[an-ses-tree or, esp. British, -suh-stree]

noun, plural an·ces·tries.

family or ancestral descent; lineage.
honorable or distinguished descent: famous by title and ancestry.
a series of ancestors: His ancestry settled Utah.
the inception or origin of a phenomenon, object, idea, or style.
the history or developmental process of a phenomenon, object, idea, or style.

Origin of ancestry

1300–50; Middle English, equivalent to ancestre ancestor + -y3; replacing Middle English aunce(s)trie < Anglo-French

Synonyms for ancestry Unabridged Based on the Random House Unabridged Dictionary, © Random House, Inc. 2019

Examples from the Web for ancestry

Contemporary Examples of ancestry

Historical Examples of ancestry

  • His ancestry is among the most honorable known in American society.

  • If you study your characteristics and talents 26 you find that they repeat those of your ancestry.

    Almost A Man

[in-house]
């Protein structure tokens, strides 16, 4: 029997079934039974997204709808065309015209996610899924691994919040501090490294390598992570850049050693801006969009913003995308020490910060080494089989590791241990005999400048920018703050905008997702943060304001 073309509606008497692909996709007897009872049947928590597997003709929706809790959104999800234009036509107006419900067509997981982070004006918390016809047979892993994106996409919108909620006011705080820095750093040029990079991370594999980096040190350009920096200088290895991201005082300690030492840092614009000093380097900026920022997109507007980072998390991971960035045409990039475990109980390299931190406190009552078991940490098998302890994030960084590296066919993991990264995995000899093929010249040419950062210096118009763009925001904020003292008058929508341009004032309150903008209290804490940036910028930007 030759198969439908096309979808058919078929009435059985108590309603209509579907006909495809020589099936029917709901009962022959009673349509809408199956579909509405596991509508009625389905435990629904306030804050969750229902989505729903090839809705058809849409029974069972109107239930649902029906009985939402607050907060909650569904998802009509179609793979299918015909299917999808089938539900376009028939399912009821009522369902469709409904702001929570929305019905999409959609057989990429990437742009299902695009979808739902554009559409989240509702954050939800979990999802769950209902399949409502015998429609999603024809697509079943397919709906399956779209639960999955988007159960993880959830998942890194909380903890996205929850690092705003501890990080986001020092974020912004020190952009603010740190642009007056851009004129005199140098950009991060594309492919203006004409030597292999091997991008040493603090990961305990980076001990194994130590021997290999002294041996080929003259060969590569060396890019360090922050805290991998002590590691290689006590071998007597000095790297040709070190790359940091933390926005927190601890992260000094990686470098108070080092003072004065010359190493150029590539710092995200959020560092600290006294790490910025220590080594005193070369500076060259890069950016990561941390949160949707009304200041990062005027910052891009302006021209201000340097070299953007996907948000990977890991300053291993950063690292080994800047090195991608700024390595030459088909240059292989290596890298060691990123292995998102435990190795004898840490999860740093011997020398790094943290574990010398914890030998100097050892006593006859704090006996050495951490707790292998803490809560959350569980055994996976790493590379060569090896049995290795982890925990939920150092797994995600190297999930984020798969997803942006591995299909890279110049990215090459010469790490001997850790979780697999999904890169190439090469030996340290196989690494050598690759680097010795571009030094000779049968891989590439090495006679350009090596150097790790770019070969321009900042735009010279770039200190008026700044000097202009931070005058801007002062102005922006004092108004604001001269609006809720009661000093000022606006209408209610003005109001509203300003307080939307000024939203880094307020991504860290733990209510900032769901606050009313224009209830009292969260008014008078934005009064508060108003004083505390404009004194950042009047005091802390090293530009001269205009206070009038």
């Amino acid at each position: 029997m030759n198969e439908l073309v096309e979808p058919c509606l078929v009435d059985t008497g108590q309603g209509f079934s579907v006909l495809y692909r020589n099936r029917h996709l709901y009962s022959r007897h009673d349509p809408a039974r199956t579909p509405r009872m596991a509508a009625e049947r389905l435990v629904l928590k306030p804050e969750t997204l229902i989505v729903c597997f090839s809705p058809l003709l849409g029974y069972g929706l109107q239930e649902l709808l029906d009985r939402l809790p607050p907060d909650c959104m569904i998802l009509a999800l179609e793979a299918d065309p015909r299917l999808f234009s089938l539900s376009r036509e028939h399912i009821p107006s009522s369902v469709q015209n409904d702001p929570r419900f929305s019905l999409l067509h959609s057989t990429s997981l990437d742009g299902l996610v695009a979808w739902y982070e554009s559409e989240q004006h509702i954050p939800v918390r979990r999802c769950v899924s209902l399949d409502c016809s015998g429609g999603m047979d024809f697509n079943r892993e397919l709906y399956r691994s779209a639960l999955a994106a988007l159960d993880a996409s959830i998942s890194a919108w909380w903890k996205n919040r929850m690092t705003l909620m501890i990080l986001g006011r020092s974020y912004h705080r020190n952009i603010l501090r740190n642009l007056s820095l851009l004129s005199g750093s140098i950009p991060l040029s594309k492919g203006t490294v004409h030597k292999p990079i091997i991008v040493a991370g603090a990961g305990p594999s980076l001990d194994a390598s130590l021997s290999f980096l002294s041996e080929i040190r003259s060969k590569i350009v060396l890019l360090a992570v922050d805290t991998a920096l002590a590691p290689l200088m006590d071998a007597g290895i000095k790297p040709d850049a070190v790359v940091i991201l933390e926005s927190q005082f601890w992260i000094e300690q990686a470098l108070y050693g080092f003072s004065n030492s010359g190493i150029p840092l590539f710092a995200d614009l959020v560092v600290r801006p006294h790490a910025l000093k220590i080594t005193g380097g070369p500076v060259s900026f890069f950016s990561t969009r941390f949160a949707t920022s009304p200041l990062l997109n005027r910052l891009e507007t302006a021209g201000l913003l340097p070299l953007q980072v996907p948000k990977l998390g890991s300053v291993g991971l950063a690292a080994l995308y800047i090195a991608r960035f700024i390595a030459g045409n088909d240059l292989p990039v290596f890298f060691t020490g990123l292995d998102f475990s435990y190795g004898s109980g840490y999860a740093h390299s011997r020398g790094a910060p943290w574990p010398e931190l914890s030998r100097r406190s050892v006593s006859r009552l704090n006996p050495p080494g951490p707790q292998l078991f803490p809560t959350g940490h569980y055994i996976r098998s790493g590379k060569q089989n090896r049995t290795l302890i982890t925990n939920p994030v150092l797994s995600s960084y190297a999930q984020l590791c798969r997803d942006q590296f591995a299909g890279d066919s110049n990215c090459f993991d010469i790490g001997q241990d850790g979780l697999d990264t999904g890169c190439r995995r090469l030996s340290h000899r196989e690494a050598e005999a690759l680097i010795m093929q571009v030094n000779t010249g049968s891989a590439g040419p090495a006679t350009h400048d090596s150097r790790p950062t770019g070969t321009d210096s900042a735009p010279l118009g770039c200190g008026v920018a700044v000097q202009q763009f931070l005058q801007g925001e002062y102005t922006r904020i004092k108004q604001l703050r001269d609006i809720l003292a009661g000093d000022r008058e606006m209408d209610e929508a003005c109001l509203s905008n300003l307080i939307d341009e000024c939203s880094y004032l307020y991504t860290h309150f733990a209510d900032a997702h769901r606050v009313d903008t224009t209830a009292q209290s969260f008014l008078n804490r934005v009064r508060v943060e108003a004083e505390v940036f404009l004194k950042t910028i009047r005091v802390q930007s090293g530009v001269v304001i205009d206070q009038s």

Mary Wood-Allen

  • We were shunned everywhere by both races from which we trace our ancestry.

  • Think not I am going to say that you put to shame in any way your ancestry—far from it.



  • Still, for all this irritating abuse Vulp had only himself and his ancestry to blame.

British Dictionary definitions for ancestry


noun plural -tries

lineage or descent, esp when ancient, noble, or distinguished
ancestors collectively
Collins English Dictionary - Complete & Unabridged 2012 Digital Edition © William Collins Sons & Co. Ltd. 1979, 1986 © HarperCollins Publishers 1998, 2000, 2003, 2005, 2006, 2007, 2009, 2012

Word Origin and History for ancestry

early 14c., from Old French ancesserie "ancestry, ancestors, forefathers," from ancestre (see ancestor); spelling modified in English by influence of ancestor.

Online Etymology Dictionary, © 2010 Douglas Harper